After the publication of the article, McDaniel contacted the newspaper advising them that he had not made the statement concerning Iroquois' reputation. Thereafter, seven days later, on September 21, the defendant Mirror published a clarification:
"In a September 14 article on pg. C-1 entitled 'McDaniel: Archaeologist Against Bulldozers', one of R. E. McDaniel's quotes was unfortunately taken out of context.
McDaniel was describing the work of Iroquois Research Institute at Lowes Island when he said the Institution had a bad reputation and cut corners. McDaniel was only talking about the Institutes' work on the Island and not its general operations."2
John G. Lewis, a personal acquaintance of McDaniel and an authority on the history of Loudoun County and the county's representative to the Virginia Historical Landmarks Commission, wrote a letter on June 27, 1978, to the Corps of Engineers complaining about the quality of Iroquois' work. William M. McKelso, a commissioner of the Virginia Research Center for Archaeology, wrote the Water Authority on June 28, complaining that Iroquois' report contained insufficient information. He also stated that part of the research was not necessary because Iroquois had been given the results of McDaniel's archaeological research. Parks asserts in his affidavit that he became aware of this information during his preparation of the article.
The trial court found that Iroquois was not a public figure, but was a public official under the guidelines of Rosenblatt v. Baer, 383 U.S. 75, 86 S. Ct. 669, 15 L. Ed. 2d 597 (1966) and could not recover in a libel action unless it proved actual malice or a reckless disregard for the truth on the part of defendants. The Court further held that, on the basis of the pleadings and the affidavits, there was no genuine issue of material fact concerning malice, and granted summary judgment for defendants.
Iroquois contends that it is neither a public figure nor a public official. Alternatively, it claims that defendant McDaniel's denial of the crucial statement attributed to him by the reporter created an inference that, if the news story was in part contrived, Parks "had serious doubts" about the veracity of that part of the story. This was sufficient proof of malice for jury consideration under the criteria of St. Amant v. Thompson, 390 U.S. 727, 88 S. Ct. 1323, 20 L. Ed. 2d 262 (1968). It also contends that McDaniel competed with it professionally, creating a permissible inference of malice on his part. Thus, Iroquois argues that there exists material issues of fact as to malice, and summary judgment was inappropriate.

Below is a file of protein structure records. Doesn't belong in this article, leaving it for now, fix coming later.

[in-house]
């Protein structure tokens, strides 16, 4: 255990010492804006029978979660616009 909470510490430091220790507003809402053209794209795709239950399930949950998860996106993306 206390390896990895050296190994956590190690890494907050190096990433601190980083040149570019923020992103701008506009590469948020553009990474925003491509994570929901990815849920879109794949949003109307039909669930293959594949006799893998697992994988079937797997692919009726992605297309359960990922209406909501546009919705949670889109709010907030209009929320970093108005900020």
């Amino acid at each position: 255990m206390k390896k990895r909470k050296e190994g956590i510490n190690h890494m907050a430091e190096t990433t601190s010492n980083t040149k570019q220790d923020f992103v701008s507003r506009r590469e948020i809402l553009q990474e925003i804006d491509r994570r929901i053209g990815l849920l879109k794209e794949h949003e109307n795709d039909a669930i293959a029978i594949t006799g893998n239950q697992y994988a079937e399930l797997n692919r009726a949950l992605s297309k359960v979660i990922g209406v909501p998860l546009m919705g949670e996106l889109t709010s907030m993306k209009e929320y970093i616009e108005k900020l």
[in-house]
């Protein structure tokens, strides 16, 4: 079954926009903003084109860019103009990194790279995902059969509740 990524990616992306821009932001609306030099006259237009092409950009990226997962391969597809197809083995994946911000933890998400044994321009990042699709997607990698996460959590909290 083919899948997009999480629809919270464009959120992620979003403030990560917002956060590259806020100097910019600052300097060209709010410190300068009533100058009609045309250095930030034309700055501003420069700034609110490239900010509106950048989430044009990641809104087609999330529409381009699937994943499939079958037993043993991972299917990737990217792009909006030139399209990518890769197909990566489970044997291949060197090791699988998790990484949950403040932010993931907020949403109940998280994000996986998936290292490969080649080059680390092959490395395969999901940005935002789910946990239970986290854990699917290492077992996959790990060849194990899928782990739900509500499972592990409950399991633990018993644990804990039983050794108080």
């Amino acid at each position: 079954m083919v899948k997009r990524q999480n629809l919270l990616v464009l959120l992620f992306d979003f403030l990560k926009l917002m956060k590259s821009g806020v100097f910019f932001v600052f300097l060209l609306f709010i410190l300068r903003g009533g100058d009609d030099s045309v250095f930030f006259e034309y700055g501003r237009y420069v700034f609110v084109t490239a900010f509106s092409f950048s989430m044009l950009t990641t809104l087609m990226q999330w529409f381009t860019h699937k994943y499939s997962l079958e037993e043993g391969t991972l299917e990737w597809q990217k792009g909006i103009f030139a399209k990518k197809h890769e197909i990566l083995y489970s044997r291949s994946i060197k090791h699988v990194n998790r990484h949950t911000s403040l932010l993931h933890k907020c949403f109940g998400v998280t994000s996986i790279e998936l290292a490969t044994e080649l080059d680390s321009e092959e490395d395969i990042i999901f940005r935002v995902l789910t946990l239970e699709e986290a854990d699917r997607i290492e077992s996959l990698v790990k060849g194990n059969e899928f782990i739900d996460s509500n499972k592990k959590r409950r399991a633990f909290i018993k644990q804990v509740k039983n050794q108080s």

Defendants, on the other hand, contend that Iroquois is either a public figure or a public official and thus cannot recover unless malice on the part of defendants is proved by clearly convincing evidence. They claim that Iroquois' only counter-affidavit in the summary judgment proceedings contained nothing indicating malice on the part of any defendant. Defendants believed that the Lewis and McKelso letters, together with the information received concerning the reliability of McDaniel, gave Parks a sufficient basis for writing the story, and demonstrate that there was no malice or reckless disregard for the truth.
Since we conclude that Iroquois is not a public official, we reverse the summary judgment. In view of our holding that Iroquois is a private person for libel litigation purposes, it is not necessary to reach plaintiffs' contention that there are material issues of fact as to the question of malice by defendants.
We agree with the trial court that Iroquois is not a public figure in the libel context. It was not generally known in the community in fact the defendant news reporter only became aware of its identity during the preparation of the news story and did not "press itself" into the public controversy over the use of Lowes Island. It merely performed a narrowly-defined professional service in a highly technical field. This background and activity does not fit the definition of a public figure. See Wolston v. Reader's Digest Association, 443 U.S. 157, 99 S. Ct. 2701, 61 L. Ed. 2d 450 (1979); Hutchinson v. Proxmire, 443 U.S. 111, 99 S. Ct. 2675, 61 L. Ed. 2d 411 (1979); Gertz v. Robert Welch, Inc., 418 U.S. 323, 94 S. Ct. 2997, 41 L. Ed. 2d 789 (1974); Curtis Publishing Co. v. Butts, 388 U.S. 130, 87 S. Ct. 1975, 18 L. Ed. 2d 1094 (1967).